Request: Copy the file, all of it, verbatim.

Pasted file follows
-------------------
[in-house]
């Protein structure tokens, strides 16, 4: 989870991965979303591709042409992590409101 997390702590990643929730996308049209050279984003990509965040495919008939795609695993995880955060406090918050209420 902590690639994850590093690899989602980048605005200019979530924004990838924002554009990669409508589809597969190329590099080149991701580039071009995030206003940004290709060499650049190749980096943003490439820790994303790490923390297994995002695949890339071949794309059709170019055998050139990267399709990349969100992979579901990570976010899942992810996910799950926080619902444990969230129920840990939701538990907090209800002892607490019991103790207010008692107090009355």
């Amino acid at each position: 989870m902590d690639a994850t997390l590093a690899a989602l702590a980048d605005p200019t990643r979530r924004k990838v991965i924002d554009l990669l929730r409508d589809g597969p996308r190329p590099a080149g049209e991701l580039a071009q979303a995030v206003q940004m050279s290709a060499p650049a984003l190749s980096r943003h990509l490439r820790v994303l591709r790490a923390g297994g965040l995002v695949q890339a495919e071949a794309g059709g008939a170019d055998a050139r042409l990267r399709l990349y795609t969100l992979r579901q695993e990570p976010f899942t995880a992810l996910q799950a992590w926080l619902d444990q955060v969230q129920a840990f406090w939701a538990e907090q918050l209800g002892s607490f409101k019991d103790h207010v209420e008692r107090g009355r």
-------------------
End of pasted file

[in-house]
């Protein structure tokens, strides 16, 4: 989870991965979303591709042409992590409101 997390702590990643929730996308049209050279984003990509965040495919008939795609695993995880955060406090918050209420 902590690639994850590093690899989602980048605005200019979530924004990838924002554009990669409508589809597969190329590099080149991701580039071009995030206003940004290709060499650049190749980096943003490439820790994303790490923390297994995002695949890339071949794309059709170019055998050139990267399709990349969100992979579901990570976010899942992810996910799950926080619902444990969230129920840990939701538990907090209800002892607490019991103790207010008692107090009355």
């Amino acid at each position: 989870m902590d690639a994850t997390l590093a690899a989602l702590a980048d605005p200019t990643r979530r924004k990838v991965i924002d554009l990669l929730r409508d589809g597969p996308r190329p590099a080149g049209e991701l580039a071009q979303a995030v206003q940004m050279s290709a060499p650049a984003l190749s980096r943003h990509l490439r820790v994303l591709r790490a923390g297994g965040l995002v695949q890339a495919e071949a794309g059709g008939a170019d055998a050139r042409l990267r399709l990349y795609t969100l992979r579901q695993e990570p976010f899942t995880a992810l996910q799950a992590w926080l619902d444990q955060v969230q129920a840990f406090w939701a538990e907090q918050l209800g002892s607490f409101k019991d103790h207010v209420e008692r107090g009355r």